In addition to patent exclusivity, the holder of the NDA for the listed drug may be entitled to a period of non-patent related exclusivity, during which the FDA cannot review, or in some cases, approve an ANDA or 505(b)(2) application that relies on the listed drug. For example, a company may obtain five years of non-patent exclusivity upon NDA approval of a new chemical entity, or NCE, which is a drug that contains an active moiety that has not been approved by the FDA in any other NDA. An “active moiety” is defined as the molecule or ion responsible for the drug substance’s physiological or pharmacologic action. During the five-year exclusivity period, the FDA cannot accept for filing any ANDA seeking approval of a generic version of that drug or any 505(b)(2) NDA for the same active moiety and that relies on the FDA’s findings regarding that drug, except that FDA may accept an application for filing after four years if the follow-on applicant makes a paragraph IV certification.

A drug, including one approved under Section 505(b)(2), may obtain a three-year period of exclusivity for a particular condition of approval, or change to a marketed product, such as a new formulation of a previously approved product, if one or more new clinical studies (other than bioavailability or bioequivalence studies) was essential to the approval of the application and was conducted/sponsored by the applicant. Should this occur, the FDA would be precluded from approving any ANDA or 505(b)(2) application for the protected modification until after that three-year exclusivity period has run. However, unlike NCE exclusivity, the FDA can accept an application and begin the review process during the exclusivity period.

Orphan Drug Designation and Exclusivity

The Orphan Drug Act provides incentives for the development of products intended to treat rare diseases or conditions. Under the Orphan Drug Act, the FDA may grant orphan designation to a drug or biological product intended to treat a rare disease or condition, which is generally a disease or condition that affects fewer than 200,000 individuals in the United States, or more than 200,000 individuals in the United States and for which there is no reasonable expectation that the cost of developing and making a drug or biological product available in the United States for this type of disease or condition will be recovered from sales of the product. If a sponsor demonstrates that a drug is intended to treat rare diseases or conditions, the FDA will grant orphan designation for that product for the orphan disease indication. Orphan designation must be requested before submitting an NDA. After the FDA grants orphan product designation, the identity of the therapeutic agent and its potential orphan use are disclosed publicly by the FDA. Orphan drug designation, however, does not convey any advantage in, or shorten the duration of, the regulatory review and approval process.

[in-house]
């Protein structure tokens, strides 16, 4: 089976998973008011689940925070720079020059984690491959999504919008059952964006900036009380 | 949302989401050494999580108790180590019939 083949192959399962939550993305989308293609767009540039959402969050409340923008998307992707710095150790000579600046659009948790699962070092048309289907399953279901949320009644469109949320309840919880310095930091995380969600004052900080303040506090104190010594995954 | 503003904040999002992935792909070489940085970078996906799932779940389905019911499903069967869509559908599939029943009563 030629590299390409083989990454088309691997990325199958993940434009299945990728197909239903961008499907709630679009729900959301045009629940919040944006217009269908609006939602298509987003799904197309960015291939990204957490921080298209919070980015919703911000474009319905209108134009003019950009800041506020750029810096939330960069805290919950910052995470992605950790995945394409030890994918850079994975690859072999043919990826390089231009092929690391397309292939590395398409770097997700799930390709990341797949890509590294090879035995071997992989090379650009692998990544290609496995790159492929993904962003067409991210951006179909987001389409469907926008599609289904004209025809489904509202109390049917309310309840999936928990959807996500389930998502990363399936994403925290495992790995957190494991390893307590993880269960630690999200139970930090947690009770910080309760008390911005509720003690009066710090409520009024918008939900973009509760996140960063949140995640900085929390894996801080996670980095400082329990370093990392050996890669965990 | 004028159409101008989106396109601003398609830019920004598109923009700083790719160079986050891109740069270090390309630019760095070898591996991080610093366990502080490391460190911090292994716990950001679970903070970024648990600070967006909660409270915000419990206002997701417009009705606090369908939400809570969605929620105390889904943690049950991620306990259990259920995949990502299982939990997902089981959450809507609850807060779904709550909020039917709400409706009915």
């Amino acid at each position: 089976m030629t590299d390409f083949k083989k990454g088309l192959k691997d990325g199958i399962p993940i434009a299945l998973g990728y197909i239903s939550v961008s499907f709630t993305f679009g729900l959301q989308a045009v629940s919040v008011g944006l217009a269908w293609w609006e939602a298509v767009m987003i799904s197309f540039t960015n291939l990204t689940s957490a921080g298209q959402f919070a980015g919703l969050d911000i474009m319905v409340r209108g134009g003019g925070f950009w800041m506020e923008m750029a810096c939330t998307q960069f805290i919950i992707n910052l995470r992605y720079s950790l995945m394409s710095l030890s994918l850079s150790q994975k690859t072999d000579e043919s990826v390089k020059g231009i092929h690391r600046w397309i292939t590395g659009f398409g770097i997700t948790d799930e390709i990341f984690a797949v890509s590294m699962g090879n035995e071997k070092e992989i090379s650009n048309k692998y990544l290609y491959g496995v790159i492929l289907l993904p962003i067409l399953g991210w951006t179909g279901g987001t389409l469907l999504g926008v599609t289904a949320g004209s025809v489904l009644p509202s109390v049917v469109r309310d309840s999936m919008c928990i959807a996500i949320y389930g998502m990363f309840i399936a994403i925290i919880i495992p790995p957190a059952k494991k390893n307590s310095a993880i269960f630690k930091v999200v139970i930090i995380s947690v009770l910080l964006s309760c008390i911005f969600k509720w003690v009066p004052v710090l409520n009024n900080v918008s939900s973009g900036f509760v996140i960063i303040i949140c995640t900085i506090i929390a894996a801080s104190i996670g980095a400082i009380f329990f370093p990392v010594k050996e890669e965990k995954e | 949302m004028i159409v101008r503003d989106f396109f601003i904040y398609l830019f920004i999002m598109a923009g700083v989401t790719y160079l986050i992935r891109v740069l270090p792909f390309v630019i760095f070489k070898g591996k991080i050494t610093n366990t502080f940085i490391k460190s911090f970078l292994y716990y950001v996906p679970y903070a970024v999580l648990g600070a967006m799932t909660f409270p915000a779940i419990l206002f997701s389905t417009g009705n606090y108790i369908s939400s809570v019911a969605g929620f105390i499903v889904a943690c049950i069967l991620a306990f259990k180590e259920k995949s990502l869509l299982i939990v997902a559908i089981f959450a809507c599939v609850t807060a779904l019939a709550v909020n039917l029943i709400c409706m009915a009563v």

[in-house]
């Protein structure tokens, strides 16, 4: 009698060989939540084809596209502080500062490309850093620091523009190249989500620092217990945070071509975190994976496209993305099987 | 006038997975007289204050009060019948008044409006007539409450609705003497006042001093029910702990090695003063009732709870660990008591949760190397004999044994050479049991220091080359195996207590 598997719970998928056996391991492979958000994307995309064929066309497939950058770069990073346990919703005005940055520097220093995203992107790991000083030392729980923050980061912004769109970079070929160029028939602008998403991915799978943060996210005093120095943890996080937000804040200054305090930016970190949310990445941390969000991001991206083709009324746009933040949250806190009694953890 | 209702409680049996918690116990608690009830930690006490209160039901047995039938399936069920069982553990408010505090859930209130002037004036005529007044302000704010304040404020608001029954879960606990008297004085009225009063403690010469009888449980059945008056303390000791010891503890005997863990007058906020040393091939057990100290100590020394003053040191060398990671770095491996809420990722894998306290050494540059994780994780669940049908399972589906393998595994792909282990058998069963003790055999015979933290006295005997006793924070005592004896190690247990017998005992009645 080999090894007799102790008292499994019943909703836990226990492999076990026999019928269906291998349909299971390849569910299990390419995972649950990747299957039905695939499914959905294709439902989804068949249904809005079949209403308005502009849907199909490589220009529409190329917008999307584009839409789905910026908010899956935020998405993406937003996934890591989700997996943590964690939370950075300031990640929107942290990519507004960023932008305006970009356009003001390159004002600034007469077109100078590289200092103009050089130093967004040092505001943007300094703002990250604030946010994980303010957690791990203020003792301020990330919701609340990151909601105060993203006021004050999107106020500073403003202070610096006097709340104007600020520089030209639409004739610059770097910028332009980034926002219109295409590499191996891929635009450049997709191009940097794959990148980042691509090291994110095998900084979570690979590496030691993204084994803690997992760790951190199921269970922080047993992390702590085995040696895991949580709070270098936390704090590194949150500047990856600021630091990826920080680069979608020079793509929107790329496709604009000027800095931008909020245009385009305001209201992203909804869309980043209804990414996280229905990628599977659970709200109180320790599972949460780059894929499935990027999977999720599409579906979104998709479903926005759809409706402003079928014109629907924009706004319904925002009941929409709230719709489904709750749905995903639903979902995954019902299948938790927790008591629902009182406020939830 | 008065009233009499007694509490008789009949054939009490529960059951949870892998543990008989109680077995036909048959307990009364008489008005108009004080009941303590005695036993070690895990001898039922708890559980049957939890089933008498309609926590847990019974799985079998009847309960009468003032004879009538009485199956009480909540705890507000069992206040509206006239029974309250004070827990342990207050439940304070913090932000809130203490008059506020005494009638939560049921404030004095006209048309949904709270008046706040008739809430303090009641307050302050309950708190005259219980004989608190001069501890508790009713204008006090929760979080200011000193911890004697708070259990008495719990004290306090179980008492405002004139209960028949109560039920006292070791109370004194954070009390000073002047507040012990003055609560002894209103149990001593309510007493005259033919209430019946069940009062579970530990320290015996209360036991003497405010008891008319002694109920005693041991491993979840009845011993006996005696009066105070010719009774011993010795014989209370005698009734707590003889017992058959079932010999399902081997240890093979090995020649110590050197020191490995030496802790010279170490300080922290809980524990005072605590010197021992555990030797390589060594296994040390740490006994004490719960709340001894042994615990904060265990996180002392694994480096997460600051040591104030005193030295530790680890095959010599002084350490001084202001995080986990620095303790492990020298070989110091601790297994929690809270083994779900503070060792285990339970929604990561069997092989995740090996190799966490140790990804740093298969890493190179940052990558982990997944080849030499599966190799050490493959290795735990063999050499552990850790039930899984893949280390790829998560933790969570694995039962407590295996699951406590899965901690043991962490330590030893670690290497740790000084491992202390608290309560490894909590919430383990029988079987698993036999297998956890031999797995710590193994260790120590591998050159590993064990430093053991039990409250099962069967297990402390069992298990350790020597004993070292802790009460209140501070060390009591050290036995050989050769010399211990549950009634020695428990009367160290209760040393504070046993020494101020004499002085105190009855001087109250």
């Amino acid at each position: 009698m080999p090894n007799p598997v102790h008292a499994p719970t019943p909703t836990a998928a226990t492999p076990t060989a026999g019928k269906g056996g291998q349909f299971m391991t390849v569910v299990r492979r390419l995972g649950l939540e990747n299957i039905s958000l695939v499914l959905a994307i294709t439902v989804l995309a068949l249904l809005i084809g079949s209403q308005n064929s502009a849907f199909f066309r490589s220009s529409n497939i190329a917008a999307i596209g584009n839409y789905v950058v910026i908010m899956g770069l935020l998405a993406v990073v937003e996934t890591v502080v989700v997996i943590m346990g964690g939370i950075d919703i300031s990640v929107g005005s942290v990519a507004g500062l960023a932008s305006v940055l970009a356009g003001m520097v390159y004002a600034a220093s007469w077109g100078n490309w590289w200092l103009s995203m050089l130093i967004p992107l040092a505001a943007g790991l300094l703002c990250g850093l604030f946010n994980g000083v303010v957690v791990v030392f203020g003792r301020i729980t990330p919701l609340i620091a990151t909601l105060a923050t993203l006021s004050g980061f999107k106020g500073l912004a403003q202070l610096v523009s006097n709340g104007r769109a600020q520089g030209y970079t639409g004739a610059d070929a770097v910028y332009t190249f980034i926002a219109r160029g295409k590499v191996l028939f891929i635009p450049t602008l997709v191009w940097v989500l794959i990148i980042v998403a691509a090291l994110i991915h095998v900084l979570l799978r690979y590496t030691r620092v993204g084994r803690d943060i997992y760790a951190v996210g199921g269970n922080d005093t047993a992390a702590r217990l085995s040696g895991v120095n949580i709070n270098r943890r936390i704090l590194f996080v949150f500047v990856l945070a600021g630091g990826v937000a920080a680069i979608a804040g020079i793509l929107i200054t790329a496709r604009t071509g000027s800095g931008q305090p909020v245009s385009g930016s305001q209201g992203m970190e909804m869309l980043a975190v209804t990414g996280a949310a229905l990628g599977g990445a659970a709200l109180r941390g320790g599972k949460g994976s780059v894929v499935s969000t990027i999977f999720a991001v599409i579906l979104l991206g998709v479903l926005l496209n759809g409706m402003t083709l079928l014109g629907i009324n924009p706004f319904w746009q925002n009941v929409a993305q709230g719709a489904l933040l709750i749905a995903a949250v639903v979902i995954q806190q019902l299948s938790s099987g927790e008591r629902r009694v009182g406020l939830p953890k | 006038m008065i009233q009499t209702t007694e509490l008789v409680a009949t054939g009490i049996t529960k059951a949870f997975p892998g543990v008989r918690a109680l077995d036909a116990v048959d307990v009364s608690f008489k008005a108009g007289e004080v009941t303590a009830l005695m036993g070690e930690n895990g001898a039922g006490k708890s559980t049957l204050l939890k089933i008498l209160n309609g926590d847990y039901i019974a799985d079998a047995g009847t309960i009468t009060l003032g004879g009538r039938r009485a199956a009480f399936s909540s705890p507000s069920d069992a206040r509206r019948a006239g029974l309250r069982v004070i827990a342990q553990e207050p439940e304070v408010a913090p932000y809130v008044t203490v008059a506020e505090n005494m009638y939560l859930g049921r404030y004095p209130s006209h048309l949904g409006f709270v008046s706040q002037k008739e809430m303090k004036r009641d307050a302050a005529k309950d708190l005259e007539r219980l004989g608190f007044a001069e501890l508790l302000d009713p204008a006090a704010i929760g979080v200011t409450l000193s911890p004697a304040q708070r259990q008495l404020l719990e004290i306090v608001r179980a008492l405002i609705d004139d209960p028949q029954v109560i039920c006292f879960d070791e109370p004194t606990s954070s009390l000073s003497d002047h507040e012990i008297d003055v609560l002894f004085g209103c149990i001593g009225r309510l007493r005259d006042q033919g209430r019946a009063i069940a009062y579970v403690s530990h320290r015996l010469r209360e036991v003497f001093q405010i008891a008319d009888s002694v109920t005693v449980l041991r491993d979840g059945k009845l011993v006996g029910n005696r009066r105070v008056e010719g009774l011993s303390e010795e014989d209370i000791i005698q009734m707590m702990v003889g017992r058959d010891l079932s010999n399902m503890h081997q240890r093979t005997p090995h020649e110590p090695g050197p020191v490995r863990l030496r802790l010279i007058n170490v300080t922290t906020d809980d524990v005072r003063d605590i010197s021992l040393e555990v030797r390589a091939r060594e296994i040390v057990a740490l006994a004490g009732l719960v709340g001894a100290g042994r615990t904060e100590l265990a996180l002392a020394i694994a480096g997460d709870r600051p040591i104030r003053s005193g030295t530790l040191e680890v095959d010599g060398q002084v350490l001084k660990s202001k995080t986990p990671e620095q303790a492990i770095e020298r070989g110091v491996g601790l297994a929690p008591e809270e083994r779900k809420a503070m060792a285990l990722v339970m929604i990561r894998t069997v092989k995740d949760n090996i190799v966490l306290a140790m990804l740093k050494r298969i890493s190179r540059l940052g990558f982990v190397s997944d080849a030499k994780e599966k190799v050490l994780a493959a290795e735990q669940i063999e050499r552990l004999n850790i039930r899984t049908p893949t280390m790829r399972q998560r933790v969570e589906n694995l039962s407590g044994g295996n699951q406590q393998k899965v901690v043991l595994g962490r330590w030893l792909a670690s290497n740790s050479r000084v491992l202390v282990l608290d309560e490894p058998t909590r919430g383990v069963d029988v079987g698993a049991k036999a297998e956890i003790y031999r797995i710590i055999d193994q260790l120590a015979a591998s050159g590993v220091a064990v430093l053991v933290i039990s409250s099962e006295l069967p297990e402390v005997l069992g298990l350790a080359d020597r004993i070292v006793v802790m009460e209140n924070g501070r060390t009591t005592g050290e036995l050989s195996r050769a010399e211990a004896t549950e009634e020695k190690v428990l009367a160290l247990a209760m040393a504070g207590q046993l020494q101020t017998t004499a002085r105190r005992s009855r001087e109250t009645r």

Orphan drug designation provides manufacturers with research grants, tax credits and eligibility for orphan drug exclusivity. If a product that has orphan drug designation subsequently receives the first FDA approval of the active moiety for that disease or condition for which it has such designation, the product is entitled to orphan drug exclusivity, which for seven years prohibits the FDA from approving another product with the same active ingredient for the same indication, except in limited circumstances. If a drug designated as an orphan product receives marketing approval for an indication broader than the orphan indication for which it received the designation, it will not be entitled to orphan drug exclusivity. Orphan exclusivity will not bar approval of another product under certain circumstances, including if a subsequent product with the same active ingredient for the same indication is shown to be clinically superior to the approved product on the basis of greater efficacy or safety, or providing a major contribution to patient care, or if the company with orphan drug exclusivity is not able to meet market demand. Further, the FDA may approve more than one product for the same orphan indication or disease as long as the products contain different active ingredients. Moreover, competitors may receive approval of different products for the indication for which the orphan product has exclusivity or obtain approval for the same product but for a different indication for which the orphan product has exclusivity. As a result, even if one of our product candidates receives orphan exclusivity, we may still be subject to competition. Orphan exclusivity also could block the approval of one of our products for seven years if a competitor obtains approval of the same drug or if our product candidate is determined to be contained within the competitor’s product for the same indication or disease.

Anti-Kickback and False Claims Laws and Other Regulatory Matters